Is Marijuana Addictive? - Dr Rav, Holistic Family Physician And Health Educator

Is Marijuana Addictive?

This often-asked question is a legitimate concern, given the fact that marijuana has been classified as a Schedule I drug (“no accepted medical use and a high potential for abuse”) since the early 1970s.  Other Schedule I drugs include highly addictive heroin and cocaine, while the addicting and potentially lethal opioids (more than 70,000 deaths from opioid overdose in 2017) are apparently deemed less harmful than cannabis, with a Schedule II classification.

Given recent research findings along with the remarkable therapeutic benefits and safety demonstrated for more than two decades of medical marijuana use in (currently) 30 states, this DEA classification makes no rational sense and needs to be revised.

The short answer to the question is, “yes” marijuana  can potentially become addicting.  But this is also true of any substance or behavior that affects the “reward system (dopamine)” of the brain, including food, sex, and even television. Anything that directly or indirectly affects dopamine metabolism, gives it the potential for dependence and possible addiction. Dopamine plays a significant role in feeling “high.”

THC (the psychoactive ingredient in marijuana) is known to trigger the release of dopamine, the neurotransmitter in the brain stimulating feelings of pleasure.

Having said that, marijuana is much less addictive than opioids, cocaine and heroin, because these have a far more pronounced ability to affect the reward system more quickly.  They also have an increased potency and lethality associated with their side effects, including respiratory depression, hypoxia, cardiac arrest, overdose, and death. The National Center for Health Statistics has not recorded any deaths directly related to marijuana.

Marijuana use can lead to the development of problem use or dependence, known as a marijuana use disorder, which in severe cases takes the form of addiction. To avoid misunderstanding, it is important to distinguish addiction from chronic (daily) use, problem use (dependence), recreational use, or medicinal use.

In 2014, 4.176 million people in the U.S. abused or were dependent on marijuana (problem use), and 138,000 voluntarily sought treatment for their marijuana use. Research has clearly demonstrated that people who begin using marijuana before the age of 18 are four to seven times more likely to develop problem use as adults.

Dependence becomes addiction when the person can’t stop using marijuana even though it interferes with his or her daily life. Studies suggest that nine percent of people who use marijuana will become dependent on it, and this rises to about 17 percent in those who start using in their teenage years. These are similar numbers to the amount of people that can become addicted to other drugs such as alcohol, cocaine, or opioids.  Addiction can cause a host of problems in daily life, especially maintaining a job or relationships.

Any drug that affects the brain reward system in the vulnerable individual, can lead to problem use/dependence, and in severe cases, addiction.  In most cases of addiction, especially with marijuana, it is not the drug, but the user of the drug that is the major contributor to causing addiction.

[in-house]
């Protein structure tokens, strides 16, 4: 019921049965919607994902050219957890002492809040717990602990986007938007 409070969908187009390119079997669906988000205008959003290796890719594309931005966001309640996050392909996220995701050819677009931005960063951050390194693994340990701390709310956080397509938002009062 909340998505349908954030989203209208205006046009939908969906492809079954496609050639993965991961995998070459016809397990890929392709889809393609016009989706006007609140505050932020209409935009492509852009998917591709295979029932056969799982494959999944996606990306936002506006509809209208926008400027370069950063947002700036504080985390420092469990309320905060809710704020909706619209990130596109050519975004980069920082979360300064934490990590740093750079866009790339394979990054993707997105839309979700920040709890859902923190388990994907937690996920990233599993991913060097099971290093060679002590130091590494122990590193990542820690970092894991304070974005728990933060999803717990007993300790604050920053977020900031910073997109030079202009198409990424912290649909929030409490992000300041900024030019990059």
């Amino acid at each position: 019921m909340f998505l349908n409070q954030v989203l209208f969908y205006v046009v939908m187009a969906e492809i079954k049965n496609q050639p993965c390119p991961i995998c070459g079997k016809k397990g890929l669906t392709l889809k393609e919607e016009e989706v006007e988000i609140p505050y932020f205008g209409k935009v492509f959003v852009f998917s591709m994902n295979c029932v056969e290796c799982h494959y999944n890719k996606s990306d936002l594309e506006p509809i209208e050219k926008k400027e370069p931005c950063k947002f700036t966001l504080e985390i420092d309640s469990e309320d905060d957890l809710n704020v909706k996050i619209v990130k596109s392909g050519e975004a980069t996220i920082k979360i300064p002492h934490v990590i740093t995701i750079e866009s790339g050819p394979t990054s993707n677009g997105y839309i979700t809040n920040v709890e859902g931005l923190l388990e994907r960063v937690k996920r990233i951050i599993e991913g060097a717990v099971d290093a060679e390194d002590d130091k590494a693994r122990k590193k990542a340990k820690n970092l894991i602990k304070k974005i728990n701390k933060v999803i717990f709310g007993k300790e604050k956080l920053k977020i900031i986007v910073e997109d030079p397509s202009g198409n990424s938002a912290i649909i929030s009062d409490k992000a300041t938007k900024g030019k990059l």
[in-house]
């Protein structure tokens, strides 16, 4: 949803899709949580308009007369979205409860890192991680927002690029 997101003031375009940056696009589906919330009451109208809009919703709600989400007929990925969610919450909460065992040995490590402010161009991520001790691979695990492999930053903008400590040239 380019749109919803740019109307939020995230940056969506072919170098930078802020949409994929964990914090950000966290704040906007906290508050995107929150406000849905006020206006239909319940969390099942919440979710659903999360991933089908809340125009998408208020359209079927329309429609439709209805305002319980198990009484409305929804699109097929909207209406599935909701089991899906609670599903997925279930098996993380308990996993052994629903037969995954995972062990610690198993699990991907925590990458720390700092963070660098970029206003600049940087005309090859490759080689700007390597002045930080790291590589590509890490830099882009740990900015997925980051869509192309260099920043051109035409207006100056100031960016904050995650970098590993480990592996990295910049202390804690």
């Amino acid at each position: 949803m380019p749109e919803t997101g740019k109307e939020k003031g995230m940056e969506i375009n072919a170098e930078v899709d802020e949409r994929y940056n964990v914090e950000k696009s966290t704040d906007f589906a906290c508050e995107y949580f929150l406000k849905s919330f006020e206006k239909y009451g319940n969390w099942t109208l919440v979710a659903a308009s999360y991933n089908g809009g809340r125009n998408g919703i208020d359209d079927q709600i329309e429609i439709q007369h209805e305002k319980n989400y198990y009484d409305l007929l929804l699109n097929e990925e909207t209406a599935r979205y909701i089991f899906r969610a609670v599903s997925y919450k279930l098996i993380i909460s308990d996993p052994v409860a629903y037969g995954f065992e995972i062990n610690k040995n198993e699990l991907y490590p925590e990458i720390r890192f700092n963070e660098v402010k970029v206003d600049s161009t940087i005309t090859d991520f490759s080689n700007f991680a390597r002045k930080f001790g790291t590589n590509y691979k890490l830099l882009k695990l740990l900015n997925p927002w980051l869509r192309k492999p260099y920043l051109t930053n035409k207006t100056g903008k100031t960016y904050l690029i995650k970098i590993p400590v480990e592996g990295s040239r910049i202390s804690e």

An individual’s mental health history, such as a diagnosis of addiction, depression, anxiety, a mood disorder, psychosis, or a family history of addiction or schizophrenia, should serve as a warning to the possibility of marijuana being a potential problem.  Even though the risk of addiction with marijuana is relatively low, these factors need to be taken into account before beginning daily cannabis use as a medicine, and should be discussed with your physician.

The brain is not fully developed until our mid- to late twenties. THC can interfere with the proper development of the brain and potentially lead to schizophrenia, a serious mental illness. This presents another potential risk for the young adult cannabis consumer.

Marijuana potency has steadily increased over the past two decades. THC content has increased from 3.7 – 7.5 percent in the early 1990s to 9.6 – 16 percent in 2013.   With the advent of THC concentrates, such as shatter and wax, the addiction potential of marijuana has increased considerably.  The highest-potency marijuana flower available today, contains at most, 25 to 30 percent THC.  But the concentrates can contain up to 95 percent or more THC.  The effect is so intense and the addiction potential so much greater that they have been described as the “crack cocaine of marijuana.” 

Researchers do not yet know the full extent of the consequences when the body and brain (especially the developing brain) are exposed to very high concentrations of THC. Nor are we certain  whether the recent increases in emergency department visits by people testing positive for marijuana or the increased incidence of schizophrenia in young adults are related to rising potency.

I believe the risk of using  concentrates and dabbing (vaporizing concentrated marijuana) far outweighs their benefit, especially in late adolescence and early adulthood.  I strongly advise my patients to avoid them.